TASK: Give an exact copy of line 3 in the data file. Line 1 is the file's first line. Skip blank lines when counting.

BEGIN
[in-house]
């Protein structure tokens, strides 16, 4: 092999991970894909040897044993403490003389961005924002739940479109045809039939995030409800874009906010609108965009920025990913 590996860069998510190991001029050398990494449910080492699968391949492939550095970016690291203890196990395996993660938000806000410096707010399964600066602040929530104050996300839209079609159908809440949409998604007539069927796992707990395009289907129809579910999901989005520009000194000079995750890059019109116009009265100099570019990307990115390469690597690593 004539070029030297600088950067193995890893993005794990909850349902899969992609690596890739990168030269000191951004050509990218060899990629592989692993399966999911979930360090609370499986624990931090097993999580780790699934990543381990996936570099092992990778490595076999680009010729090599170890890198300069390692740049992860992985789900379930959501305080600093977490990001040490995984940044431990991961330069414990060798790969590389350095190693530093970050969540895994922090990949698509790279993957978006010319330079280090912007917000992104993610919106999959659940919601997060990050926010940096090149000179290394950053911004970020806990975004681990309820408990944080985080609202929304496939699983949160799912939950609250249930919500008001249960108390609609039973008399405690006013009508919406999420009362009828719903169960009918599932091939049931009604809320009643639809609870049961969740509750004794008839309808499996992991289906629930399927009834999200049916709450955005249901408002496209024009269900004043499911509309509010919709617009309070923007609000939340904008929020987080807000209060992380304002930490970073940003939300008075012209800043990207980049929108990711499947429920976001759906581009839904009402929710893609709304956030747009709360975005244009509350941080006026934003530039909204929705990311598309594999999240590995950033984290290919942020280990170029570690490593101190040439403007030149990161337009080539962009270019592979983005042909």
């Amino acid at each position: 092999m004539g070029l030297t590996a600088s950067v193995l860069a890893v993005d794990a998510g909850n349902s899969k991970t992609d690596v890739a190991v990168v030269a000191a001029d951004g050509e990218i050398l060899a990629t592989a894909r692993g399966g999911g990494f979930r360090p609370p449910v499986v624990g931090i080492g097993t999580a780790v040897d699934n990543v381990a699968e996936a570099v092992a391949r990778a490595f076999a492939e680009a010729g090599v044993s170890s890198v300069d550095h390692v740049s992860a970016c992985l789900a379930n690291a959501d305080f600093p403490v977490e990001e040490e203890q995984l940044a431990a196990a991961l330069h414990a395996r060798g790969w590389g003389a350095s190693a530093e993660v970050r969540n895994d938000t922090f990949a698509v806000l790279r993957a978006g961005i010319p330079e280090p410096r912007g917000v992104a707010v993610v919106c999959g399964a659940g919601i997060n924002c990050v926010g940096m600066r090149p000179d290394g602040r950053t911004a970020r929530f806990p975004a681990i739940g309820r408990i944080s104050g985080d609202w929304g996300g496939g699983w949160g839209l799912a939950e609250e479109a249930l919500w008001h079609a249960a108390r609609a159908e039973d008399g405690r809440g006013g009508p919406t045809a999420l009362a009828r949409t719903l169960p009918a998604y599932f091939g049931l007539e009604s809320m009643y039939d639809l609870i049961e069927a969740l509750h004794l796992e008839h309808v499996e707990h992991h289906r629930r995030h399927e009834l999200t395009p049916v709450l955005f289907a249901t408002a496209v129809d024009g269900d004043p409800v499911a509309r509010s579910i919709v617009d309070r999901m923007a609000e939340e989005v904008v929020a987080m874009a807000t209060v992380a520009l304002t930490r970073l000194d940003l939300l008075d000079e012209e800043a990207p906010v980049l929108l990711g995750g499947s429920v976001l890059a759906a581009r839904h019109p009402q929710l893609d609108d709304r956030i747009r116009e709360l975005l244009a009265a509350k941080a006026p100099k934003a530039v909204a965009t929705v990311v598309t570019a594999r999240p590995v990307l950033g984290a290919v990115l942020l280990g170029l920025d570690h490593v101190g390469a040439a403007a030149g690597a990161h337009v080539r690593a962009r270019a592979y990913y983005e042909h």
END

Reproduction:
């Amino acid at each position: 092999m004539g070029l030297t590996a600088s950067v193995l860069a890893v993005d794990a998510g909850n349902s899969k991970t992609d690596v890739a190991v990168v030269a000191a001029d951004g050509e990218i050398l060899a990629t592989a894909r692993g399966g999911g990494f979930r360090p609370p449910v499986v624990g931090i080492g097993t999580a780790v040897d699934n990543v381990a699968e996936a570099v092992a391949r990778a490595f076999a492939e680009a010729g090599v044993s170890s890198v300069d550095h390692v740049s992860a970016c992985l789900a379930n690291a959501d305080f600093p403490v977490e990001e040490e203890q995984l940044a431990a196990a991961l330069h414990a395996r060798g790969w590389g003389a350095s190693a530093e993660v970050r969540n895994d938000t922090f990949a698509v806000l790279r993957a978006g961005i010319p330079e280090p410096r912007g917000v992104a707010v993610v919106c999959g399964a659940g919601i997060n924002c990050v926010g940096m600066r090149p000179d290394g602040r950053t911004a970020r929530f806990p975004a681990i739940g309820r408990i944080s104050g985080d609202w929304g996300g496939g699983w949160g839209l799912a939950e609250e479109a249930l919500w008001h079609a249960a108390r609609a159908e039973d008399g405690r809440g006013g009508p919406t045809a999420l009362a009828r949409t719903l169960p009918a998604y599932f091939g049931l007539e009604s809320m009643y039939d639809l609870i049961e069927a969740l509750h004794l796992e008839h309808v499996e707990h992991h289906r629930r995030h399927e009834l999200t395009p049916v709450l955005f289907a249901t408002a496209v129809d024009g269900d004043p409800v499911a509309r509010s579910i919709v617009d309070r999901m923007a609000e939340e989005v904008v929020a987080m874009a807000t209060v992380a520009l304002t930490r970073l000194d940003l939300l008075d000079e012209e800043a990207p906010v980049l929108l990711g995750g499947s429920v976001l890059a759906a581009r839904h019109p009402q929710l893609d609108d709304r956030i747009r116009e709360l975005l244009a009265a509350k941080a006026p100099k934003a530039v909204a965009t929705v990311v598309t570019a594999r999240p590995v990307l950033g984290a290919v990115l942020l280990g170029l920025d570690h490593v101190g390469a040439a403007a030149g690597a990161h337009v080539r690593a962009r270019a592979y990913y983005e042909h």